The German fashion designer Jil Sander is hosting her first solo exhibition at the Museum Applied Art in Frankfurt. FashionUnited spoke with director and curator Matthias Wagner K. about working with the designer to create the exhibition and how her clothing does not fit today's fashion industry, which makes it ground-breaking. Oh you see, I would have curated her work even earlier. I’ve been director of this museum for five years now. She has been at the top of my list from the start.
By 2030, the eastern German town of Poedelwitz will likely be razed to get at the rich veins of coal beneath its half-timbered houses. The reason: Chancellor Angela Merkel’s effort to steer Germany toward greener energy, which has unexpectedly meant booming demand for dirty coal.
Time may soon be up for Europe’s most influential power price. For 15 years, futures based on Germany and Austria’s shared electricity market have dominated power trading and anchored wholesale energy rates across Europe. With the joint price area due to end next year, a successor is emerging. Trading this month in German-only futures for 2020 is set to surpass the volume in the benchmark for the first time since the new contract’s launch in April on the European Energy Exchange AG.
Muck Rack makes it simple to find people, tweets, or articles that mention any name, keyword, company, hashtag etc. We've compiled this guide to help you make the most of your search.
Selecting a term
Start searching tweets, articles from media outlets, articles mentioned in tweets, journalists'
names, titles and bios with some suggested searches:
Companies or Topics (e.g. iPhone, Microsoft)
Phrases (e.g. "cloud computing") — use quotes to keep the terms together
Twitter handles (e.g. @username) — returns those who have mentioned or replied to
Names (e.g. "David Pogue")
Hashtags (e.g. #sxsw, #london2012)
Bio details (e.g. vegan, Olympics, father)
Muck Rack's Advanced Search allows for many boolean operators.
Find results that mention multiple specified terms, use AND or
+. For example, ensure each result contains both Elon Musk and Mark Zuckerberg by
searching Musk AND Zuckerberg or Musk + Zuckerberg.
Use the operators OR or , to broaden your search when you'd like either of
multiple terms to appear in results. (This is the default behavior of our search when no operators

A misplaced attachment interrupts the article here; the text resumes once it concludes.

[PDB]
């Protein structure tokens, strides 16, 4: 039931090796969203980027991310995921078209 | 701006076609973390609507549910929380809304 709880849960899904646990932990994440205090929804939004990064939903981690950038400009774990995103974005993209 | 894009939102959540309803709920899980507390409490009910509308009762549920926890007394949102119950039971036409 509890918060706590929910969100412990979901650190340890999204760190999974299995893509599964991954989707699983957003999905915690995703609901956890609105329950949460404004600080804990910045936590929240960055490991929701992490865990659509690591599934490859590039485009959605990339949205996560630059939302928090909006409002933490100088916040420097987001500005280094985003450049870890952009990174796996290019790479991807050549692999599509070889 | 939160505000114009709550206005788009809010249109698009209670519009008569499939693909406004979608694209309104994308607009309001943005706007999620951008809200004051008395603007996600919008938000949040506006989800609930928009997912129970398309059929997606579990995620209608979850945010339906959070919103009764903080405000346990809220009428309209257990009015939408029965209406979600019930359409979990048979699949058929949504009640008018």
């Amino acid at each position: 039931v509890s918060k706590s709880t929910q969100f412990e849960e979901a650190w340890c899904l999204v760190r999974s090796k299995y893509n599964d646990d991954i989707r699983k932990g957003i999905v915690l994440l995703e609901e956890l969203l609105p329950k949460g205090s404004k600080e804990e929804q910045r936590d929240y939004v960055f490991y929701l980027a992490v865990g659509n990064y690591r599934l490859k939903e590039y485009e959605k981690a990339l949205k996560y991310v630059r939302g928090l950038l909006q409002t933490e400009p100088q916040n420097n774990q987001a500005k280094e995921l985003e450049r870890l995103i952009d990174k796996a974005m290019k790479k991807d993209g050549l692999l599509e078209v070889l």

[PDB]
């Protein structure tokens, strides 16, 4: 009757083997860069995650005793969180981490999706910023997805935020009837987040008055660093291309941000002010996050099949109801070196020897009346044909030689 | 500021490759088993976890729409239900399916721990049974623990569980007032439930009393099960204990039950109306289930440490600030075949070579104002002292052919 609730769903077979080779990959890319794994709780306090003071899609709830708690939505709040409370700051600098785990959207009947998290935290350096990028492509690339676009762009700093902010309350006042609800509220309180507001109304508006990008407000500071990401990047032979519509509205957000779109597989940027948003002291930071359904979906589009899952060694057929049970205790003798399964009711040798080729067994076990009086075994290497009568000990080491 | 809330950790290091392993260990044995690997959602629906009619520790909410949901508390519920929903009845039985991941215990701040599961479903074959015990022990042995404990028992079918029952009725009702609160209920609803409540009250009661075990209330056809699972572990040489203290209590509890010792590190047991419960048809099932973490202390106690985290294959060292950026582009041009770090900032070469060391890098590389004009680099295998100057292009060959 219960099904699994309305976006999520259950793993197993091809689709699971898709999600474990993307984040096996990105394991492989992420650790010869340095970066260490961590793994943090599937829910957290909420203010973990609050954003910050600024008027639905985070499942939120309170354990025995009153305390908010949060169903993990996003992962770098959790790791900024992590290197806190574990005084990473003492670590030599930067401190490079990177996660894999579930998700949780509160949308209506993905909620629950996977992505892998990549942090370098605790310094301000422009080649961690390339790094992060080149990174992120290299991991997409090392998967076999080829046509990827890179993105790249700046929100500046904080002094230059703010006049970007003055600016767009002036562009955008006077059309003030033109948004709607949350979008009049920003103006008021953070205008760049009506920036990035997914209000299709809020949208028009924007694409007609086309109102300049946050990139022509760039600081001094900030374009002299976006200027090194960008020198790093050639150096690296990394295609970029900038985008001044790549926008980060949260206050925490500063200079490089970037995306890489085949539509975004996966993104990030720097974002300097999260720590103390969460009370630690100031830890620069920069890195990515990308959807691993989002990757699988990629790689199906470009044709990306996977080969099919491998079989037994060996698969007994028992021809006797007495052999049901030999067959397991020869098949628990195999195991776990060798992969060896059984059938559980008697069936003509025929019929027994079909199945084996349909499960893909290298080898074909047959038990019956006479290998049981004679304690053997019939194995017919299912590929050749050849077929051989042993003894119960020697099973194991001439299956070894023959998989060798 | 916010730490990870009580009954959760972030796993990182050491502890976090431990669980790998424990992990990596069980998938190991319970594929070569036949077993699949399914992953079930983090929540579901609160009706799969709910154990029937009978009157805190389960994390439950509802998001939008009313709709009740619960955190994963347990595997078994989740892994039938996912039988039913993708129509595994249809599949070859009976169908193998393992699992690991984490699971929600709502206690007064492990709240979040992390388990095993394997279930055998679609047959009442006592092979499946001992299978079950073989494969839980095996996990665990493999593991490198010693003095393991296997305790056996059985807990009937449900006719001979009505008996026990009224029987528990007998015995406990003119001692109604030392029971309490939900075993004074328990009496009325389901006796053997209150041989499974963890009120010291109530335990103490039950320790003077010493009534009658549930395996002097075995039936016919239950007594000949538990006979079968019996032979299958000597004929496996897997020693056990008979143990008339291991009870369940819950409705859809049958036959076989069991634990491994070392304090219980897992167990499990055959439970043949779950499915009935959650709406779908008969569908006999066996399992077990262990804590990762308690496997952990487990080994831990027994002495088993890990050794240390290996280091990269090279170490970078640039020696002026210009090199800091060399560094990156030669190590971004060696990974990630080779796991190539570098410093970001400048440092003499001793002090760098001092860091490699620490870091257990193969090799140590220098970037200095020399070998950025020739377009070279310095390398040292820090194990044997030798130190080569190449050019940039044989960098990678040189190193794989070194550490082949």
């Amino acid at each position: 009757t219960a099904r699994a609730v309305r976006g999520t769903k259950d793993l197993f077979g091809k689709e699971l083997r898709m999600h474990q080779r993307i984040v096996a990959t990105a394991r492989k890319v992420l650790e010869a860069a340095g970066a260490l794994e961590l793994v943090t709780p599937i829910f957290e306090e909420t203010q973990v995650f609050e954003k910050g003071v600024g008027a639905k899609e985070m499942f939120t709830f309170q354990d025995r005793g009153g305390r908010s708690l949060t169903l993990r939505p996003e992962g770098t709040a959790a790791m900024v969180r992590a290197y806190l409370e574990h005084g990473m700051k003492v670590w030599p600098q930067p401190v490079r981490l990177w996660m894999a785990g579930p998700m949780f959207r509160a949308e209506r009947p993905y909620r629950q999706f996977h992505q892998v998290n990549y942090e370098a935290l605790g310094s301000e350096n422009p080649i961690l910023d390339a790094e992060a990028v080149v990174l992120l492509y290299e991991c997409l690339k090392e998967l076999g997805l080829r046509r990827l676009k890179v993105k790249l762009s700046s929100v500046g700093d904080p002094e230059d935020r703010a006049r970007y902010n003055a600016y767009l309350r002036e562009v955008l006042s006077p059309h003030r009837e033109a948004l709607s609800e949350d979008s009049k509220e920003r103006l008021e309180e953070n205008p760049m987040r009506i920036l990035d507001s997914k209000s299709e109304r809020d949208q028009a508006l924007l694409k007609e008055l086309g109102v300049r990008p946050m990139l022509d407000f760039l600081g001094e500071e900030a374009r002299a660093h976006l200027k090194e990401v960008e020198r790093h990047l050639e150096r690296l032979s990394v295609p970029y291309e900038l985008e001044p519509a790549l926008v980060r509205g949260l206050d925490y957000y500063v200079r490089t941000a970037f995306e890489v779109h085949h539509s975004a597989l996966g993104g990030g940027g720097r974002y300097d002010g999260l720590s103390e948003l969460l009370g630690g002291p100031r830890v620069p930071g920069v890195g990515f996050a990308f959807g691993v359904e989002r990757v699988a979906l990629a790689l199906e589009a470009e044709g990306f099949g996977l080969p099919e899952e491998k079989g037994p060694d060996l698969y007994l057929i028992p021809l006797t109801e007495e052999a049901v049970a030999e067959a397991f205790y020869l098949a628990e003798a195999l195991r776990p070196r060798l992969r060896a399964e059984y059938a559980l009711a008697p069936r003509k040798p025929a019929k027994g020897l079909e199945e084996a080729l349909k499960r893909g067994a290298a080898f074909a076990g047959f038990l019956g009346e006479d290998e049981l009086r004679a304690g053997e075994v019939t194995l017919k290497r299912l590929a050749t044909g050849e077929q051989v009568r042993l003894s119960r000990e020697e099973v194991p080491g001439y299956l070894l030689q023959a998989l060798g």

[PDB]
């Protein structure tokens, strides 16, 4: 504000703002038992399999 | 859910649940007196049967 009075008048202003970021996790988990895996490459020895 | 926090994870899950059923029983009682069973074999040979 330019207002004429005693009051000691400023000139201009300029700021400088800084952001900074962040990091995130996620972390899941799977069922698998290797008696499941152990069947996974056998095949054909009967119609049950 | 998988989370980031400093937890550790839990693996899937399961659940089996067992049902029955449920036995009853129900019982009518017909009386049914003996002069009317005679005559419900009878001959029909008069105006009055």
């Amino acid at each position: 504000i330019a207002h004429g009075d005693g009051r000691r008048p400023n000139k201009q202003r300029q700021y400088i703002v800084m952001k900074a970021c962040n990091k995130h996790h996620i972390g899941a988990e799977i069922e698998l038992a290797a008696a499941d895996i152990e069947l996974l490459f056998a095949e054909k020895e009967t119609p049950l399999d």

are used). For example, results will contain either cake or cookie by searching cake OR cookie or cake,cookie
Use NOT or - to subtract results from your search. For
example, searching Disney will yield results about the Walt Disney Company as well as Walt Disney
World Resort. To exclude mentions of Disney World, search for Disney -World or Disney
When using one of these operators with a phrase, enclose it in quotation marks. For example, you can
find results about smartphones excluding Apple's iPhone 4S by searching smartphone -"iPhone
Exact case matching or punctuation
If you're searching for a brand name or keyword that relies on specific punctuation marks or capitalization, you can
find results that match your exact query by adding matchcase: before the keyword you're searching for, like matchcase:E*TRADE .
Use parentheses to separate multiple
boolean phrases. For example, to find journalists talking about having fun in Disney World or
Disneyland, search for ("disney world" OR disneyland) AND fun.
An asterisk can be used to search for any variation of a root word truncated by the asterisk. For example, searching for admin* will return results for administrator, administration, administer, administered, etc.
A near operator is an AND operator where you can control the distance between the words. You can vary the distance the near operation uses by adding a forward slash and number (between 0-99) such as strawberries NEAR/10 "whipped cream", which means the strawberries must exist within 10 words of "whipped cream".